Mumbai, India: The REAL City that Never Sleeps

Arguably the most imposing structure in South Mumbai, the Victoria Terminus is today the headquarters of the Central Railway. Figures of "progress" and "prosperity" jostle with a variety of sculptures depicting animals and birds. Via Wikimedia by HumFur.

Arguably the most imposing structure in South Mumbai, the Victoria Terminus is today the headquarters of the Central Railway. Figures of “progress” and “prosperity” jostle with a variety of sculptures depicting animals and birds. Via Wikimedia by HumFur.

Welcome to the New York of India—a.k.a. Mumbai! The fast pace of the city hits you in the face every morning, yet still gives you a reason to keep living. Apart from being the financial hub of India, the city will remind you of New York in other ways, like the bridge and happening night life, and the expensive real estate.

Before landing in Mumbai, you should prepare two check lists: inside the town and outside. The city is expensive and people are busy—but somehow you’ll fall in love with the pace, and I can vouch for that because I live there.

If you want to see the real India, board a local train from Church Gate Station at 10 a.m. The Victoria Terminus Station is currently an UNICEF site but you can still visit the place.

Start with Colaba in south Mumbai where the sea peaks through the vintage Taj corner. You’ll love the fun street shopping and the hustle-bustle of the street. Make sure you try the Millionaire Brownie at Theobroma, the Beef Steak at Leopold Cafe, and breakfast at Cafe Mondegar. You’ll need half a day to explore the town. If you choose to stay overnight, you’ll find loads of backpacking hostels and quite a few reasonable hotels as well. You can also sit at Dome in the Intercontinental Hotel and enjoy the marine drive view.

Fort, about 5 minutes away from Colaba, is where I often go to sit and write in peace. There’s a majestic fountain and an area to buy cheap books, and it’s filled with high courts and old British buildings. Grab some coffee at Starbucks, about a minute away from the church. Then, prepare for Bandra!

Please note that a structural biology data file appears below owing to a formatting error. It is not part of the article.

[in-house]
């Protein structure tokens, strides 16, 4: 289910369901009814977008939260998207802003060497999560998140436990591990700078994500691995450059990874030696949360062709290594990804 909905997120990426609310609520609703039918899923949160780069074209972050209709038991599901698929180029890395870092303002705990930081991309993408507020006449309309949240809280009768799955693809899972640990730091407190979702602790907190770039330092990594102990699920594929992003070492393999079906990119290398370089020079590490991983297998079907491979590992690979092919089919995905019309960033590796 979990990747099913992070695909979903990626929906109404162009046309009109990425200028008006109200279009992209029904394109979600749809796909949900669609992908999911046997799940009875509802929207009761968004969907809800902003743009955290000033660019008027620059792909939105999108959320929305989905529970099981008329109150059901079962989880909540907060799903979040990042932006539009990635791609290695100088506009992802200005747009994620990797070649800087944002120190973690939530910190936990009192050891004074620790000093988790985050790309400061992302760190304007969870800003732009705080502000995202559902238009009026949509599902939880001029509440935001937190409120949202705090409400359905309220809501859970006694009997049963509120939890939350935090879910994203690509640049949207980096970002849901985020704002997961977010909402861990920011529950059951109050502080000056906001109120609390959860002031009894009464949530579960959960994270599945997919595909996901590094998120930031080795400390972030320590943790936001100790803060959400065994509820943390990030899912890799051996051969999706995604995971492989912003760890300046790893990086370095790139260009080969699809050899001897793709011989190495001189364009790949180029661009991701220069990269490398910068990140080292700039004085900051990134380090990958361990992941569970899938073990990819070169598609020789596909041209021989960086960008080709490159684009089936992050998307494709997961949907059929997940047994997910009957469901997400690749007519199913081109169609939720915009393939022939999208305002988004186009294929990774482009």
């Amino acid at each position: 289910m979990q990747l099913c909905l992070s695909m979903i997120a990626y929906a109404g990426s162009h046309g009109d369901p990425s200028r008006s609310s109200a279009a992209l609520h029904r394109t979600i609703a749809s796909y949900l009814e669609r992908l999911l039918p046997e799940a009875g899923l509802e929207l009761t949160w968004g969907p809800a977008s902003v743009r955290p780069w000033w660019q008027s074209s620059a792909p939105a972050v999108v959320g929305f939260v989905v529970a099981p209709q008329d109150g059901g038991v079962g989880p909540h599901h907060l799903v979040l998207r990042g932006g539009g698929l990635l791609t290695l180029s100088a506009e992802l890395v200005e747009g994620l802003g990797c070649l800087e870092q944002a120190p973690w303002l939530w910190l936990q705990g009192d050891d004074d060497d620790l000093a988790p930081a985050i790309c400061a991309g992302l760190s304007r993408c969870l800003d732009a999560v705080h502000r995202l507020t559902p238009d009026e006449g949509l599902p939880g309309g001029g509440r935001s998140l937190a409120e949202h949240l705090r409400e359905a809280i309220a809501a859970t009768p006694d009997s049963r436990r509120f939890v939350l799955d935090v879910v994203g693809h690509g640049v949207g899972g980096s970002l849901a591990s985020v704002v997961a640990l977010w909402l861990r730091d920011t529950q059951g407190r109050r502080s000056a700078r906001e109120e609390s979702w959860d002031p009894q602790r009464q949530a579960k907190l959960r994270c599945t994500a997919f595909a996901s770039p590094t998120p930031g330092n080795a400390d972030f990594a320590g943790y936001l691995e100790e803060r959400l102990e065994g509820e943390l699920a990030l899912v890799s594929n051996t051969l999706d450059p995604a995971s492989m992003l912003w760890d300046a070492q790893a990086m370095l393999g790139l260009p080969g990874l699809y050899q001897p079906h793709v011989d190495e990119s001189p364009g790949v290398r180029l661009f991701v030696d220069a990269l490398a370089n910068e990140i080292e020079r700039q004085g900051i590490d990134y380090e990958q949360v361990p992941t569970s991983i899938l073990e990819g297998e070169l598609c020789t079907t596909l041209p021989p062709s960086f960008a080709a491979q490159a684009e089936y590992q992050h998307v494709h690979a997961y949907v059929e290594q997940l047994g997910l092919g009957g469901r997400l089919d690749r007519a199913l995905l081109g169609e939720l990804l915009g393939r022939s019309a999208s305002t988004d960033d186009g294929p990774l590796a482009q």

Marine Drive, a.k.a. The Queen's necklace. Via Wikimedia by Aam422.

Marine Drive, a.k.a. The Queen’s Necklace. Via Wikimedia by Aam422.

Take the Sea Link and go straight to Bandra, where you’ll find every local during weekends. Hill Road and Linkin Road are the major hub for street shopping. Pali Hill, the most expensive place in terms of real estate, has a big expat colony, where you can hire service apartments at good rate. Bandra starts glowing after dark, when the streets are filled with an uncountable number of places to explore. The whole feel of the place is very alive.

The other suburbs, like Andheri, Powai, and Juhu, are also growing rapidly—but the main attraction of the city is in the south and in Bandra. Be warned though: Try to avoid street food, for water contamination reasons.

Trains are the local transportation, but avoid the rush times from 9:30-10:30 a.m. and 6:30-7:30 p.m. If possible, download the M Indicator app before coming to town. It will give you a detailed chart of trains, buses, and taxis and has local GPS for Mumbai.

If you want to cut the noise and enjoy the outskirts of the city, get your bikinis ready and go tanning in Alibuag, a couple hours away from Mumbai. The quiet beaches of Kashid and a few others are more like a weekend getaway. If you are a hill person, visit the Valley Strawberry Plantation in Mahabaleshwar. The place is beautiful, with hills and valleys holding loads of berries to munch on.

Mumbai is possibly one of the safest Indian tourist locations, especially for single women travelers. The buzz of the city will drive you crazy, but the constancy of the sea will call to you!

sujoyee

About sujoyee

Sujoyee is our India and Asia Travel Expert. She is a journalist by profession and an optimistic dreamer by choice. India is her home, and writing is her passion!